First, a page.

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"20% of UK businesses would rather axe their contractors than deal with IR35"

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    "20% of UK businesses would rather axe their contractors than deal with IR35"

    20% of UK businesses would rather axe their contractors than deal with IR35 – survey • The Register

    The figure will be far higher than 20% when businesses finally get round to it.

    #2
    Originally posted by ChimpMaster View Post
    The figure will be far higher than 20% when businesses finally get round to it.
    Yup.
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    Former member of IPSE.


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    Many a mickle makes a muckle.

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      #3
      Good luck to 'em. None of the many clients I have worked for over 20 years would have a prayer of meeting their reporting obligations without contractors.

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        #4
        Initially likely to just outsource more aggressively.

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          #5
          Well, that's the endgame isn't. Move us from being a quick and easy resource to engage with, that works just like their other suppliers into being something they have to suddenly worry about

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            #6
            Originally posted by vwdan View Post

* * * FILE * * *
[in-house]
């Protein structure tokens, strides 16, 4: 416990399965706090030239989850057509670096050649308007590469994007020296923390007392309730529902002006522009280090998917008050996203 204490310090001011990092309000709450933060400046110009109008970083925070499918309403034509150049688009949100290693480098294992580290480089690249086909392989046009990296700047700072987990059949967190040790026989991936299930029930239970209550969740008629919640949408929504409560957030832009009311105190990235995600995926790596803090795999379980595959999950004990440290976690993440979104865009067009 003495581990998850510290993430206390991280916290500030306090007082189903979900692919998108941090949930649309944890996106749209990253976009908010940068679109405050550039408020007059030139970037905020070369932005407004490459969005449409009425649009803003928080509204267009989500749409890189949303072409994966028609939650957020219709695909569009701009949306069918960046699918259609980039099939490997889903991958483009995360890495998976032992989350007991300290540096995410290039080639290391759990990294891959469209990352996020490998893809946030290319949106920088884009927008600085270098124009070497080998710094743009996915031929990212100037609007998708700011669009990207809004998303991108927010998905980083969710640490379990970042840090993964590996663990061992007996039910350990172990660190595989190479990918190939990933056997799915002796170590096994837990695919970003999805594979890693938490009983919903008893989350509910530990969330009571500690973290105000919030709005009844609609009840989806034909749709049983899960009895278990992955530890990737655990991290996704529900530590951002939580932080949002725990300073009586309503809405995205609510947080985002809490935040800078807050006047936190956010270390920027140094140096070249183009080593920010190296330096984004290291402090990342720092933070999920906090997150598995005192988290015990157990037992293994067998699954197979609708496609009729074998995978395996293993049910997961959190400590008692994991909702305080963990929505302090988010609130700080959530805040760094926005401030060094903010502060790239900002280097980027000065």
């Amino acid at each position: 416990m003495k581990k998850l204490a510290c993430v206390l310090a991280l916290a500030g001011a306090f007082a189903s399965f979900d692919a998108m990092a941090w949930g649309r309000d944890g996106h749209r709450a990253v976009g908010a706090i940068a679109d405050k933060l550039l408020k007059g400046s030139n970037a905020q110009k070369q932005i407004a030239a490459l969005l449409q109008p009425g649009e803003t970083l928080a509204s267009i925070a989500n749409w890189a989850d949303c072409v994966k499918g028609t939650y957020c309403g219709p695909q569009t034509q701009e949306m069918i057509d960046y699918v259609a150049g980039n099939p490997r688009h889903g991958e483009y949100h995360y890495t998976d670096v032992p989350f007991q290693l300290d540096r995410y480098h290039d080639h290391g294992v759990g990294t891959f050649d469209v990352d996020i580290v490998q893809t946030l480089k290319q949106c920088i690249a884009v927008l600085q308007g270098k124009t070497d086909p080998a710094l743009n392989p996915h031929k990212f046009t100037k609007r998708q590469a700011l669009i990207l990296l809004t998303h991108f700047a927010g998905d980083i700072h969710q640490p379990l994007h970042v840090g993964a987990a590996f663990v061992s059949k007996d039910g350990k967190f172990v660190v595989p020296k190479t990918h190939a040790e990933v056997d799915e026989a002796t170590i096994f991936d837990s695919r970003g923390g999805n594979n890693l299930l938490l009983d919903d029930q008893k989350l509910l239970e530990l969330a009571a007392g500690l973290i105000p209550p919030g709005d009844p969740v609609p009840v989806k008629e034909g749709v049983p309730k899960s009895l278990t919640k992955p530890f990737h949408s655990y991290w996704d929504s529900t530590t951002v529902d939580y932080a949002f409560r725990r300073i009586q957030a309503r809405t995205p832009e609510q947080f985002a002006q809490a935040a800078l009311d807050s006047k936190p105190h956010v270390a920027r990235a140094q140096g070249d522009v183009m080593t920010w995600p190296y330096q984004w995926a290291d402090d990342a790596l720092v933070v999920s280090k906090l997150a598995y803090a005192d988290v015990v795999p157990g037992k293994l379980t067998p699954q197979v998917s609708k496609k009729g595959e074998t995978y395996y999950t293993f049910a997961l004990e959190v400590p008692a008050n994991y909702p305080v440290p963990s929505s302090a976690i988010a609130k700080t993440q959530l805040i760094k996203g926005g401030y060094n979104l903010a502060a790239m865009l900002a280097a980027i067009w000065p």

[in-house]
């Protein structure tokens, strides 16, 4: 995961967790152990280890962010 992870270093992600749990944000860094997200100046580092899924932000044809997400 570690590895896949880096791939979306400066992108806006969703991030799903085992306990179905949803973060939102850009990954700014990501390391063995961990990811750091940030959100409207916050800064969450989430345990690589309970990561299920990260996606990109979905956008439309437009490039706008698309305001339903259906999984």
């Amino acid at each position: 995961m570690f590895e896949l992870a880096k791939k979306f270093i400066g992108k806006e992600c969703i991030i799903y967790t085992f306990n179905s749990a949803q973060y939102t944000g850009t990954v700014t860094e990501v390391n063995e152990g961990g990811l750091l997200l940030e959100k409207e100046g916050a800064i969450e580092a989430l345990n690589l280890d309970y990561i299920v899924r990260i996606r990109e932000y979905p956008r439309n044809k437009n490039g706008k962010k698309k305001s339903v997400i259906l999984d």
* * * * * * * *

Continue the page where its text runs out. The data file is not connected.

Well, that's the endgame isn't. Move us from being a quick and easy resource to engage with, that works just like their other suppliers into being something they have to suddenly worry about
            and cost them a great deal more! As an example, when I worked for a previous software house, I was asked to cost a requirement based on the number of days work it entailed. I worked out the cost to be £5000 of my time. The work was done, and eventually, quite by accident, I found out that the client had been charged £35000 for the solution. Ultimately, the client ditched its links with that software house, but has by necessity, been obliged to engage with another, with support provided offshore mostly.

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              #7
              I took part in this survey. The results didn't tell us anything we didn't already know or are not seeing happening every single day.

              Nice to have the words 'official survey' and various percentage figures slapped all over it. But in terms of it having an adverse effect on the current HMRC thinking, it is slim to none.

              In these days of oversight committees and ombudsmen and the like, I still do not understand how the HMRC are not asked to first demonstrate to the world Their understanding of Their own rules before chucking the whole can 'o' worms on to the Private Sector companies?

              Perhaps, as a suggestion, a run of 10 straight wins in court might be an apt example...

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                #8
                Originally posted by simes View Post
                I still do not understand how the HMRC are not asked to first demonstrate to the world Their understanding of Their own rules before chucking the whole can 'o' worms on to the Private Sector companies?